Hey there fellow homesteaders. Spring is just around the corner! Which means, chick season!
I have been getting a lot of questions from people about what chicken breeds to raise and which ones to avoid. I’m really excited that a lot of new people will be first time backyard chicken raisers this year!
Before I get into different breeds, another frequently asked question people are wondering is, “How many chickens do I need?” Really, that depends quite a bit on how much space you have and how much output you want in terms of both cost for yourself and eggs from the chickens. Obviously, the more chickens you have the more you are going to spend in feed as well as potentially other items like housing and bedding.
There seems to be a conventional wisdom , at least where I live, that six chickens is ideal. Again, it goes back to space requirements that you have, as well as the number of eggs you go through in a given week, and also the breed of chicken that you have, because certain ones will be more prolific layers than others.
If you have bantams, for example, they’re smaller and take up less space than most standard breeds. So you can typically fit more bantams in a smaller space and you’ll use less feed per bird. Just know, however, that bantams lay smaller eggs, so you might need more eggs to make up for the depleted size.
Best Breeds for Beginners
I get asked a lot what breeds are best for beginners. I think if you are just getting started in chickens, it’s wise to have at least one hardy breed that lays well. The Australorp tops the list for egg production and checks the categories of even-temperedness and adaptability. However, it is one of many breeds that is potentially suitable for new chicken owners.
Now if you are familiar with this site, you know that I am I am enthusiastic about heritage breeds. These are the breeds that our ancestors and the pioneers would have had on the homestead. They tend to be robust, well adapted to a variety of climates, great foragers, and less prone to disease. They are able to breed naturally without artificial insemination (which means their body structure is also natural).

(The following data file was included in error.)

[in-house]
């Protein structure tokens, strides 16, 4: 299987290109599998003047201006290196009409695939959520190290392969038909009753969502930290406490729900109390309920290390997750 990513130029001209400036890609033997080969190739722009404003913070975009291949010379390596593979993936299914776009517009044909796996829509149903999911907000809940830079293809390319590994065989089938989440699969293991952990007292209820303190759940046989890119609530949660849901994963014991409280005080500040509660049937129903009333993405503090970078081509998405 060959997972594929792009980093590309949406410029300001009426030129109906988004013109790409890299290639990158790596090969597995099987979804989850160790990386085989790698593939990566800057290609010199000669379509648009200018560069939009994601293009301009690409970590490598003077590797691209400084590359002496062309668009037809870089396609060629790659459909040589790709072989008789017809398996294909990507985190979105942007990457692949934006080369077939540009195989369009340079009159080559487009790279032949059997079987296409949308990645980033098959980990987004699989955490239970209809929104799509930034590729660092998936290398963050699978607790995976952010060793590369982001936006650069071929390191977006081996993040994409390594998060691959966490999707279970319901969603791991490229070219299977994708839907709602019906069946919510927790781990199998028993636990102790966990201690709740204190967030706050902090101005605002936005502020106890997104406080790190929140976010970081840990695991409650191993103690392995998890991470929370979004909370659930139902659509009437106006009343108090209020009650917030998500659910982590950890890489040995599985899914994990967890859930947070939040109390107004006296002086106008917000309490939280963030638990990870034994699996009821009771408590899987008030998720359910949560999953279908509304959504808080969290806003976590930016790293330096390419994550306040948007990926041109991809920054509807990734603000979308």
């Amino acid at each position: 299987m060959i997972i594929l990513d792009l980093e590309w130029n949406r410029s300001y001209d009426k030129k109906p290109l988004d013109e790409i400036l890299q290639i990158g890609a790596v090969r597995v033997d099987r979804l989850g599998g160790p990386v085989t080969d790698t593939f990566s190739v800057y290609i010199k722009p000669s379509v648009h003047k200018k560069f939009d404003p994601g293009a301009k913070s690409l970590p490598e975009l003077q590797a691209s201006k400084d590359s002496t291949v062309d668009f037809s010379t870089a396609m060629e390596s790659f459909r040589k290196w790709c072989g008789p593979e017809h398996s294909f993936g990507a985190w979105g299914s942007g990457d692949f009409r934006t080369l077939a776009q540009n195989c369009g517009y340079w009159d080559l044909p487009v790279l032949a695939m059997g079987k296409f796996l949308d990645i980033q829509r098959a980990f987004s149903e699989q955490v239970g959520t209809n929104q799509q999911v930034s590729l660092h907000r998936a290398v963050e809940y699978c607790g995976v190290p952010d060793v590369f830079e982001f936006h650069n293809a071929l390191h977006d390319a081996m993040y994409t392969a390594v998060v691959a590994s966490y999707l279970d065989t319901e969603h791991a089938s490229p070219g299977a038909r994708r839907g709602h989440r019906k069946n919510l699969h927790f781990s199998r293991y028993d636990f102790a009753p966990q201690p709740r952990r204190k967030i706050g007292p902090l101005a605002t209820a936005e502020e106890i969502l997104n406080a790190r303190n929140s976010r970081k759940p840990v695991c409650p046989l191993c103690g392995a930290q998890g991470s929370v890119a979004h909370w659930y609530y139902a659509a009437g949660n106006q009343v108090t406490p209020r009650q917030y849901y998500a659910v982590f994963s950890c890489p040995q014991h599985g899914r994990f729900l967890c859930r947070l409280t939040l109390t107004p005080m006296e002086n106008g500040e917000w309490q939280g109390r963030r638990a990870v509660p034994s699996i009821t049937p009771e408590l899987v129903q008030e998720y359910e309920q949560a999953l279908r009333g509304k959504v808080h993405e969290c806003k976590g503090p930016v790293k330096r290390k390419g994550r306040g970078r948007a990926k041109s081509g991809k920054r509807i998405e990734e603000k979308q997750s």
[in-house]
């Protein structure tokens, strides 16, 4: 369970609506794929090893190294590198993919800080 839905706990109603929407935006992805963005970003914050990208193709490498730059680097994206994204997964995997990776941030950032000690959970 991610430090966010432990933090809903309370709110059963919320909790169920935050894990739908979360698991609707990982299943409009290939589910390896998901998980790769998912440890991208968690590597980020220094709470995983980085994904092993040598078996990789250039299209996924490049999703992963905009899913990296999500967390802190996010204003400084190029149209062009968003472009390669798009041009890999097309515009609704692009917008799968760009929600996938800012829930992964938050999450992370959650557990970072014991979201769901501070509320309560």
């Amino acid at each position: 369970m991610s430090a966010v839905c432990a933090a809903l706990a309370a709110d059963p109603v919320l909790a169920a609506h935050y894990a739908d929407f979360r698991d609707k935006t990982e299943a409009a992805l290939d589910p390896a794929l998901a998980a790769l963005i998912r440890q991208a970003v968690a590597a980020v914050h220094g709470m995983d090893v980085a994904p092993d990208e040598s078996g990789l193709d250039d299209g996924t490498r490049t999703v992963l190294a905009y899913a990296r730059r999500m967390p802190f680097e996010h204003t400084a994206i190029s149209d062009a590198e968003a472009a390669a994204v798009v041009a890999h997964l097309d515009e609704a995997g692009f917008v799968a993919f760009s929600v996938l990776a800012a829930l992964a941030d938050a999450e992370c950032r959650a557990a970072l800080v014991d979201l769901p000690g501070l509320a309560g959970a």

Your typical supermarket chicken that you buy for consumption is a Cornish Cross, which means it is a hybrid bird that cannot reproduce naturally and is not a product of nature. The Cornish Cross is unnaturally top heavy because it is bred to have a disproportionate amount of breast meat. And if you ever picked up a Cornish Cross, you know it’s actually hot to the touch. This is because of their amped up metabolism. They are bred to grow very quickly and therefore their muscles often outgrow their internal organs leading them to die prematurely if they aren’t butchered first.
I have raised Cornish Cross before, and I do not plan to do that anytime soon. Again, I really want to invest my resources, including my time, in reviving our heritage breeds – and to be honest, I just didn’t care for the taste of the meat produced by the Cornish Cross. I didn’t think it was all that marvelous.
As far as laying hens to avoid, I can’t say there’s a particular breed I would discourage people from getting, except to say that some can be a little more problem prone, so you just have to know what you are getting into. For example, a neighbor gave us a silkie and she was pretty and also a wonderful mother. She successfully raised seven chicks to maturity, and we really liked her. However, she was not very bright (for chickens, this is saying something!) and when it was time to free range, she could never find her way to the door. So unless I personally escorted her, she just would stay in the pen and pace and watch everyone else out scratching and having a good time. She was also very docile after her maternal instincts wore off, and so she got picked on a lot by the other hens. And, I didn’t know this when we were gifted her, but silkies are predator prone. We think it was a fox that got her (and her alone) one evening.